Home / Science / Health /  India has strong credentials to meet Africa’s health system requirements

NEW DELHI: Africa has been drawing increased global attention given its vast resources and market options but the continent lags behind in healthcare systems and infrastructure, a gap that India is well placed to fill, says a study by India’s Exim Bank.

According to the report titled 'India-Africa Healthcare: Prospects and Opportunities', conservative estimates suggest that Africa’s health financing gap is at $66 billion per annum.

“Governments (African) are constrained by limited fiscal space for increased government spending (hence) investments by the private sector will be an important source to fill this gap," it said.

While the WHO recommends at least 10 medical doctors per 10,000 people to ensure adequate coverage at the primary care level, Africa on average accounted for three medical doctors for every 10,000 people. According to the Human Development Report 2020 by the UN Development Programme, Africa has a density of 14 hospital beds per 10,000 population as compared to the world average of 27.

Though members of the African Union (AU) in 2001 had pledged to set a target of allocating at least 15 % of their annual budget to improve the healthcare sector, they haven't been able to fulfil this goal.

“India has been the third-largest investor in Africa’s healthcare sector during the period 2010 to 2019 after UK and USA, accounting for a share of 19%. The cumulative global investment in Africa’s healthcare sector during this period was $1.1 billion with India accounting for $210 million," the report said.

Most of the FDI has been channelled to set up general medical and surgical hospitals (82.4%), followed by outpatient care centres, medical and diagnostic laboratories (14.7%), and nursing and residential care facilities (1.6 %).

India has strong credentials to meet Africa’s health systems’ requirements given that it has “come a long way in the healthcare sector in terms of infrastructure, technology and accessibility, and affordability," the report said.

India “has successfully controlled many communicable diseases and emerged as a destination for affordable and quality healthcare. India has long been engaging with several African nations to help alleviate several infectious diseases by making generic medicines and vaccines available at low costs," it said.

“Besides Indian hospitals and healthcare service providers present in Africa, pharmaceutical manufacturing companies also have a strong presence," it said pointing out that during the third India-Africa Forum Summit in 2015, India had announced a contribution of $10 million towards the India-Africa Health Fund.

According to David Sinate, chief general manager, research and analysis at the Exim Bank, “India could offer three types of financial models for developing healthcare infrastructure in Africa; by building hospitals, those provided under India Exim Bank’s LOC (Lines of Credit), Buyer’s Credit under the National Export Insurance Account (NEIA) and Commercial Buyer’s Credit. Indian companies with expertise in executing health infrastructure development projects such as building hospitals, health centres, and digitally connected medical facilities may leverage the opportunities in Africa."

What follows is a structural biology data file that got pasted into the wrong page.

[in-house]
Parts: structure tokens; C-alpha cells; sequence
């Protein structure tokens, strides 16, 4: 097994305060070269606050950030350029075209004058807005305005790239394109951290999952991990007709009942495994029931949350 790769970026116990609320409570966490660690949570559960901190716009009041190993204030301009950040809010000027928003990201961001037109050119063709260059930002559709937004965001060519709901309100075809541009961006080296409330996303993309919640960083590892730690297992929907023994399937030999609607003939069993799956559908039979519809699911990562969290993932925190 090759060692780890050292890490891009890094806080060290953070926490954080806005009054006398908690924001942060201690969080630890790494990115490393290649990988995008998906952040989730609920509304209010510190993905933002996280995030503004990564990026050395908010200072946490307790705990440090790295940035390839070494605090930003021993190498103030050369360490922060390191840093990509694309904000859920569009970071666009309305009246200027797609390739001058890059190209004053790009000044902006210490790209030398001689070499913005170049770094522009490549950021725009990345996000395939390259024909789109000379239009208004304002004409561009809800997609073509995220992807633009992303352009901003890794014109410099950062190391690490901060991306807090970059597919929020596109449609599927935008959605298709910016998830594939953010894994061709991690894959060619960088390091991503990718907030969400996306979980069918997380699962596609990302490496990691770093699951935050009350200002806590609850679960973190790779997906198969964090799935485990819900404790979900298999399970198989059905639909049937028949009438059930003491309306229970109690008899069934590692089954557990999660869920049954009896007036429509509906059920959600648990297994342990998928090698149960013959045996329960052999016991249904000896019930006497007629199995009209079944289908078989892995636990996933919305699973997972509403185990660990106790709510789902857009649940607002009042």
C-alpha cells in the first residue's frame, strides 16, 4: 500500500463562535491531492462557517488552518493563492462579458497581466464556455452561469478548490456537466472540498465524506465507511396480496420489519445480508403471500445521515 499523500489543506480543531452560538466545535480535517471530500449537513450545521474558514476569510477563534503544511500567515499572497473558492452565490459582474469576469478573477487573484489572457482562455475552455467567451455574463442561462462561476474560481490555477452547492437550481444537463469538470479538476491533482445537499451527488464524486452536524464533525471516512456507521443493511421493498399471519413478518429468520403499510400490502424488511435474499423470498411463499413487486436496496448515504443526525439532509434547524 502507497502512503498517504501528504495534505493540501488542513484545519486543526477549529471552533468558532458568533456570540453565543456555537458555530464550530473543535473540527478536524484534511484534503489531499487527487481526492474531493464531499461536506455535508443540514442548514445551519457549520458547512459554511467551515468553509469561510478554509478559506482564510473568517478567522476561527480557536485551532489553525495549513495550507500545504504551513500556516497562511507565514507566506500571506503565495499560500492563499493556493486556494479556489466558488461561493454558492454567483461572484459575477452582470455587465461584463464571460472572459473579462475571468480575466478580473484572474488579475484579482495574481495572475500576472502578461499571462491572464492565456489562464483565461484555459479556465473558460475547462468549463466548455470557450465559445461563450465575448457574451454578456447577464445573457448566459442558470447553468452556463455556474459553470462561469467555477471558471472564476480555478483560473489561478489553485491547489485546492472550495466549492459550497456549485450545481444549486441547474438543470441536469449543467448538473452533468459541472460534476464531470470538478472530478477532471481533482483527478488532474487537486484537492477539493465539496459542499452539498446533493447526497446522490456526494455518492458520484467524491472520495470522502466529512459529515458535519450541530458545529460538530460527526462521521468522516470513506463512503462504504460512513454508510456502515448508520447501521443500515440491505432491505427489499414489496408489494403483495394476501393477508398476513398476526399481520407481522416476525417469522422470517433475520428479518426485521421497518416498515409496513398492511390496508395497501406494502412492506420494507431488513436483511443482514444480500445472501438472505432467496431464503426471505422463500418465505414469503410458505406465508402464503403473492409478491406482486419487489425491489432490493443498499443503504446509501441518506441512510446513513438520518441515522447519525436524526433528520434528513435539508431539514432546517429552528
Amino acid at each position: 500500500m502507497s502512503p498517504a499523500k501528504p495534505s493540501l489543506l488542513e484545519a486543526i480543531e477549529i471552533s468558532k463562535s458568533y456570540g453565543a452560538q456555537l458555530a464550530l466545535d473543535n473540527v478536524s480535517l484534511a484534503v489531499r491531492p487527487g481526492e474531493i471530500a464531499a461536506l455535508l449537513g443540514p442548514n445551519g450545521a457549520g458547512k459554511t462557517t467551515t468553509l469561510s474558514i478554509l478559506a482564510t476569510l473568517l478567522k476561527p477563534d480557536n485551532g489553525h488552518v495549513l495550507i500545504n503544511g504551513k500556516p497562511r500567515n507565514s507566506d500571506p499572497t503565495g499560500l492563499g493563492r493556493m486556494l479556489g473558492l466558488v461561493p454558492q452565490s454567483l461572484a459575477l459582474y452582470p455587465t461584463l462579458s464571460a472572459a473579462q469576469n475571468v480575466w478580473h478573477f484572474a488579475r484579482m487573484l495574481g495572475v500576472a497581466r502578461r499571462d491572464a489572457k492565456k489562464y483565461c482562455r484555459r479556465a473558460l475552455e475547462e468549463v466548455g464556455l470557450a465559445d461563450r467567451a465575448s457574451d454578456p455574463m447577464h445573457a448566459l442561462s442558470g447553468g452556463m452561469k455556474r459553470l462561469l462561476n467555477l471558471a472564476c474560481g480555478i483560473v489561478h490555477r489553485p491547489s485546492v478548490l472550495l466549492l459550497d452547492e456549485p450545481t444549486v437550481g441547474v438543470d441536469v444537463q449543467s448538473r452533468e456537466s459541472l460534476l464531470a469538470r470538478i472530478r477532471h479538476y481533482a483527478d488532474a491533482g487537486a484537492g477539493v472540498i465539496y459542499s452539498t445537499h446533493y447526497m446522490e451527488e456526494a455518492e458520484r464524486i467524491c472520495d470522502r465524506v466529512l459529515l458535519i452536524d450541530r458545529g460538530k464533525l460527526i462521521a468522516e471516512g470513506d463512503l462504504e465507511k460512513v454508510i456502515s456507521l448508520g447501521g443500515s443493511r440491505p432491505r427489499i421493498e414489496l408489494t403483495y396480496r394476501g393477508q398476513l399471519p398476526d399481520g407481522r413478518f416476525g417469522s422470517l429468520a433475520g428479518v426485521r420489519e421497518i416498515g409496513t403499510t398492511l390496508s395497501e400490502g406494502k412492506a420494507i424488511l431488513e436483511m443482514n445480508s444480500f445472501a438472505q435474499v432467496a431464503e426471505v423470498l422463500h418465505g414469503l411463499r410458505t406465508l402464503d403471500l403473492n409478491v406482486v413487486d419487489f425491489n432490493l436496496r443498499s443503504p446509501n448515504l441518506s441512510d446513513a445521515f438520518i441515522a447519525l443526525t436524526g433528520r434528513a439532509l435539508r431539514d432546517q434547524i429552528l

“The hospital could be developed in ‘design and build mode,’ which is done in the Engineering, Procurement and Construction (EPC) mode, or under EPC and Financing modes," he said.

“Based on the requirement of the host country, Indian hospital operators could also be engaged for providing the technical expertise. This would give the healthcare project contractor a single point responsibility, which includes design, supply, installation, testing and commissioning of medical and paramedical equipment, and furniture. Additionally, a comprehensive maintenance contract for four to five years (even after handing over the facility) may be given. Indian companies could also invest through overseas investment or joint ventures to acquire or set up hospitals in Africa," he said in emailed comments.

According to the Exim Bank report, “Africa spent around $6 billion in 2016 on medical tourism out of which $1 billion was accounted by Nigeria and $100 million by Kenya. On an average, more than 50,000 African patients visit India every year for treatment on a medical visa reflecting the demand for India’s affordable and quality healthcare."

Sinate added that the Exim Bank estimated that “as an initial step, a $100 million fund could be set up for financing the construction of 500-bed capacity tertiary hospitals across Africa, to address the present healthcare infrastructure deficit."

The Exim Bank had in the past extended lines of credit to several African countries for health projects that totalled 12 lines of credit worth $1.6 billion till 31 March 2021, Sinate said.

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